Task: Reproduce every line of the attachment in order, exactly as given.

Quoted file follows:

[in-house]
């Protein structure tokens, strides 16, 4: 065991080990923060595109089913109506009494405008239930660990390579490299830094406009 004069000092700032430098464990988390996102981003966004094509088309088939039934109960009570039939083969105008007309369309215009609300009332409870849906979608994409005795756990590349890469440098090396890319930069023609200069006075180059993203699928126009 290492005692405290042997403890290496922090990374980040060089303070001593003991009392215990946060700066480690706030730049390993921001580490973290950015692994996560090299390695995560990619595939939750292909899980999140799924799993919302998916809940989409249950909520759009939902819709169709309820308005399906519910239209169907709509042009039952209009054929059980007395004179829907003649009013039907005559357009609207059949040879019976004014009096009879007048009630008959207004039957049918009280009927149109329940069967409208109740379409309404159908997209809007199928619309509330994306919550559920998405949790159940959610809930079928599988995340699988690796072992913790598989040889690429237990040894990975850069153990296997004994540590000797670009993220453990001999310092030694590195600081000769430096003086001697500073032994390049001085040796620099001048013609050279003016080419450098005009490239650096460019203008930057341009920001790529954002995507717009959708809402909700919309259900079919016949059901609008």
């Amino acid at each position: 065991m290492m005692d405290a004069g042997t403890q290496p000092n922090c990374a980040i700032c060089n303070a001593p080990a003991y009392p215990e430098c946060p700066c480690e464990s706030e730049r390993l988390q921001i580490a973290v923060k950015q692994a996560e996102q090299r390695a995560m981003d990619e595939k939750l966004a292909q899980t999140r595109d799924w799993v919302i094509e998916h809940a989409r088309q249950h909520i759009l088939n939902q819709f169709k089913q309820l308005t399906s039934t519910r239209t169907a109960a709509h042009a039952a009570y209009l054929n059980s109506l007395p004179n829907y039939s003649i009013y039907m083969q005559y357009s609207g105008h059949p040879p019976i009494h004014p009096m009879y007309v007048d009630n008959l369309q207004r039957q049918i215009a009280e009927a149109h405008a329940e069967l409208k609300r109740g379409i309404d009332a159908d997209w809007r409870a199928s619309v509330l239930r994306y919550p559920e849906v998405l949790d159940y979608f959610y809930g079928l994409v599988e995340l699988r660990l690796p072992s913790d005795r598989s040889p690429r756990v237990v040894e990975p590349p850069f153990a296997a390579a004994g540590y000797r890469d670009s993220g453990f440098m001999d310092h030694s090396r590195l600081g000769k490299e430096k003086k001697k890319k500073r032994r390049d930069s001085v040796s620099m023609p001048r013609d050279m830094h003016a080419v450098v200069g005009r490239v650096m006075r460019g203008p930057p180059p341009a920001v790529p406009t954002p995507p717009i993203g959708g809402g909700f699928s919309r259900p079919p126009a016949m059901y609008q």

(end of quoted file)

[in-house]
């Protein structure tokens, strides 16, 4: 065991080990923060595109089913109506009494405008239930660990390579490299830094406009 004069000092700032430098464990988390996102981003966004094509088309088939039934109960009570039939083969105008007309369309215009609300009332409870849906979608994409005795756990590349890469440098090396890319930069023609200069006075180059993203699928126009 290492005692405290042997403890290496922090990374980040060089303070001593003991009392215990946060700066480690706030730049390993921001580490973290950015692994996560090299390695995560990619595939939750292909899980999140799924799993919302998916809940989409249950909520759009939902819709169709309820308005399906519910239209169907709509042009039952209009054929059980007395004179829907003649009013039907005559357009609207059949040879019976004014009096009879007048009630008959207004039957049918009280009927149109329940069967409208109740379409309404159908997209809007199928619309509330994306919550559920998405949790159940959610809930079928599988995340699988690796072992913790598989040889690429237990040894990975850069153990296997004994540590000797670009993220453990001999310092030694590195600081000769430096003086001697500073032994390049001085040796620099001048013609050279003016080419450098005009490239650096460019203008930057341009920001790529954002995507717009959708809402909700919309259900079919016949059901609008």
């Amino acid at each position: 065991m290492m005692d405290a004069g042997t403890q290496p000092n922090c990374a980040i700032c060089n303070a001593p080990a003991y009392p215990e430098c946060p700066c480690e464990s706030e730049r390993l988390q921001i580490a973290v923060k950015q692994a996560e996102q090299r390695a995560m981003d990619e595939k939750l966004a292909q899980t999140r595109d799924w799993v919302i094509e998916h809940a989409r088309q249950h909520i759009l088939n939902q819709f169709k089913q309820l308005t399906s039934t519910r239209t169907a109960a709509h042009a039952a009570y209009l054929n059980s109506l007395p004179n829907y039939s003649i009013y039907m083969q005559y357009s609207g105008h059949p040879p019976i009494h004014p009096m009879y007309v007048d009630n008959l369309q207004r039957q049918i215009a009280e009927a149109h405008a329940e069967l409208k609300r109740g379409i309404d009332a159908d997209w809007r409870a199928s619309v509330l239930r994306y919550p559920e849906v998405l949790d159940y979608f959610y809930g079928l994409v599988e995340l699988r660990l690796p072992s913790d005795r598989s040889p690429r756990v237990v040894e990975p590349p850069f153990a296997a390579a004994g540590y000797r890469d670009s993220g453990f440098m001999d310092h030694s090396r590195l600081g000769k490299e430096k003086k001697k890319k500073r032994r390049d930069s001085v040796s620099m023609p001048r013609d050279m830094h003016a080419v450098v200069g005009r490239v650096m006075r460019g203008p930057p180059p341009a920001v790529p406009t954002p995507p717009i993203g959708g809402g909700f699928s919309r259900p079919p126009a016949m059901y609008q």